The Orchestra and its Instruments (lost early BBC music talk show; 1937)

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Orchestraanditsinstruments1.jpg

Issue 692 of Radio Times summarising episode 1.

Status: Lost

The Orchestra and its Instruments is an early music talk show. Hosted by Philip Thornton, the six-part series examined the history of the various instruments incorporated into an orchestra at the time, with the intent to encourage greater interest in orchestral music.

Background[edit | edit source]

The BBC's interest in orchestral music started when it opened its BBC Television Service on 2nd November 1936. As part of the show Variety, the BBC showcased the talents of the BBC Television Orchestra, being their first of many appearances in pre-Second World War television.[1] In an attempt to further entice viewers to take up orchestral music, programme deviser Cecil Lewis established The Orchestra and its Instruments, a six-part television series where Philip Thornton would discuss the various instruments that made up a 1930s orchestra.[2][3] According to issue 696 of Radio Times, Thornton prior to the show had appeared in several radio music broadcasts, including Musical Switchback, A Traveller in Search of Music, Song and Dance, and Food and Music.

The Episodes[edit | edit source]

The first episode of The Orchestra and its Instruments was broadcast on 5th January 1937.[2][3] It featured Thornton discussing the stringed components within orchestral instruments, including showcasing some of the original stringed instruments.[2][3] Based on each Radio Times issue, the episodes would be repeated later that same day, lasting for 20 minutes.[2][3] The second episode, given the title of Musical Instruments, was broadcast on 19th January.[4][5] Here, Thornton discussed wooden instruments, including the bassoon, oboe, clarinet, and flute. A deep dive into early flutes and those utilised across the world also transpired, including Turkey's zurba, and Bulgaria's duduk and kaval.[4][5] The third episode, which was broadcast on 1st February, looked at a set of wind instruments, including the euphonium, the tuba, the French horn, the cornet, the bugle, the trumpet, and the hunting-horn.[6][7]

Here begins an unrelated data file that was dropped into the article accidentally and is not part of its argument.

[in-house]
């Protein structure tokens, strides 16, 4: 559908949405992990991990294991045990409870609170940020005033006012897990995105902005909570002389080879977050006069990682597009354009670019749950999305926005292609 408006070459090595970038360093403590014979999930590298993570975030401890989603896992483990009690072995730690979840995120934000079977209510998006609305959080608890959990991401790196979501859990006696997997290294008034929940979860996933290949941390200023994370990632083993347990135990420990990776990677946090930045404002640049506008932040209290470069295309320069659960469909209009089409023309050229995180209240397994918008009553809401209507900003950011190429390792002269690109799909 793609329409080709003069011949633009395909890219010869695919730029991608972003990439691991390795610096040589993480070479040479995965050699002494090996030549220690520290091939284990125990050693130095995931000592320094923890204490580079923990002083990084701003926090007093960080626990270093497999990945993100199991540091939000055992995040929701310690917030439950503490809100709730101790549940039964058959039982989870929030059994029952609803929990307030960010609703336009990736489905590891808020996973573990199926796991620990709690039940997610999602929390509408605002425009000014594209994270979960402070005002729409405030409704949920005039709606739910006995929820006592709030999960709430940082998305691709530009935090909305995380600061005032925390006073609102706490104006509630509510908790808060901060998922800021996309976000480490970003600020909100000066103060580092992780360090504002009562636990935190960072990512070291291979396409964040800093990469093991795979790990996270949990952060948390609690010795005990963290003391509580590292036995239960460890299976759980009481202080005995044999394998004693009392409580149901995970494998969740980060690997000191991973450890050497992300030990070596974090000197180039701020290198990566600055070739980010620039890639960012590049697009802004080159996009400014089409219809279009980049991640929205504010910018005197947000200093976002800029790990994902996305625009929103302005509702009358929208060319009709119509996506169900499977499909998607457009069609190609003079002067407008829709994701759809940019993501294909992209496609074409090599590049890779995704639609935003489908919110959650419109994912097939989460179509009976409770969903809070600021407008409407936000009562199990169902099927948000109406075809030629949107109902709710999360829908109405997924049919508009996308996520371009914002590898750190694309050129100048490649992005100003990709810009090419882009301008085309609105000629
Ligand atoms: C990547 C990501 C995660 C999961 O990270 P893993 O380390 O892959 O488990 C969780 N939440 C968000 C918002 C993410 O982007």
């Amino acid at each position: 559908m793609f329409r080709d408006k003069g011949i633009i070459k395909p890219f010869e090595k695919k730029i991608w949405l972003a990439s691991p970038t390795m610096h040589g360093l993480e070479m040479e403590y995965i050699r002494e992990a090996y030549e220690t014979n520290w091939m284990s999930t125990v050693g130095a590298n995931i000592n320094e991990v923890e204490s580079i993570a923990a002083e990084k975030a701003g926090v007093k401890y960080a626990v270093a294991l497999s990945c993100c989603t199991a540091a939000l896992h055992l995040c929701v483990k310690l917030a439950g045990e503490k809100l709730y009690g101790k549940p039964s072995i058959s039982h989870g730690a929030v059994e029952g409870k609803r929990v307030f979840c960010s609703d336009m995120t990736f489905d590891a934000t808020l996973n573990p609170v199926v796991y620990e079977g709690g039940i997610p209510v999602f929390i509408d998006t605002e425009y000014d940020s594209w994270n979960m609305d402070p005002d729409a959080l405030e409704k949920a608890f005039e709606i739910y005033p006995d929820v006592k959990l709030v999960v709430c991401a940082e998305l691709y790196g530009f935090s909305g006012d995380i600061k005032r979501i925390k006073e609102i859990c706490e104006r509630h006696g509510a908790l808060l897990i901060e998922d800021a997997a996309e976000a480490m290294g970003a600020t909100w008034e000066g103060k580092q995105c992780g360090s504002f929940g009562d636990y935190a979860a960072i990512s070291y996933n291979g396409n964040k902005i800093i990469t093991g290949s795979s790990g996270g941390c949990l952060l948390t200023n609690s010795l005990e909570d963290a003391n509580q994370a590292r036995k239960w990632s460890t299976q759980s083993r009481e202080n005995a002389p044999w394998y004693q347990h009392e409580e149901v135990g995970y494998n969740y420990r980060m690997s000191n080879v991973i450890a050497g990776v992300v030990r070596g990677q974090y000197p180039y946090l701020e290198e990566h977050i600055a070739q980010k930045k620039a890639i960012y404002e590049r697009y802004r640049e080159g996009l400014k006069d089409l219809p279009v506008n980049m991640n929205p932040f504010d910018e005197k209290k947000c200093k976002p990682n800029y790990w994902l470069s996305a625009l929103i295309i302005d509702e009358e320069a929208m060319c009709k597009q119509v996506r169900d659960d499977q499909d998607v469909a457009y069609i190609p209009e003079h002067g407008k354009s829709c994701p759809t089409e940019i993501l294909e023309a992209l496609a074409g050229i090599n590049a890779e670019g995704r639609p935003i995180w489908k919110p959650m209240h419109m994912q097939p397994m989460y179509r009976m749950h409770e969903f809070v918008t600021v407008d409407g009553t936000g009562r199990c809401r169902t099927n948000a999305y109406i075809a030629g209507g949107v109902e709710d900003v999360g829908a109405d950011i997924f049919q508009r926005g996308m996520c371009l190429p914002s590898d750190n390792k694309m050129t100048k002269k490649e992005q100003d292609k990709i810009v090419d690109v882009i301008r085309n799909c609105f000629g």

Episode 4, presumably due to be broadcast on February 15th as new episodes were aired on a fortnightly basis, was not documented by issue 698 of Radio Times, which lacked a section dedicated to television airings from the 14th to the 20th of February.[8] On 2nd March, the fifth episode aired, focusing on keyboard and percussion instruments like the cimbalom, piano, clavichord and harpsichord.[9][10] The show concluded on 16th March with a summary of the preceding talks, while the BBC Television Orchestra provided a full demonstration of the music and instruments covered throughout the series.[11][12]

Availability[edit | edit source]

Like all early television transmissions, all episodes of The Orchestra and its Instruments were televised live and there were limited viable means of recording television prior to the Second World War, with recording seldom having occurred until videotape was perfected in the late-1950s.[13] Thus, all footage of the show is likely permanently missing. The Radio Times issues helped to document five of the six episodes that aired.[3][5][7][10][12]

Gallery[edit | edit source]

Images[edit | edit source]

See Also[edit | edit source]

Early BBC Television[edit | edit source]

Early BBC Sports Television[edit | edit source]

External Link[edit | edit source]

References[edit | edit source]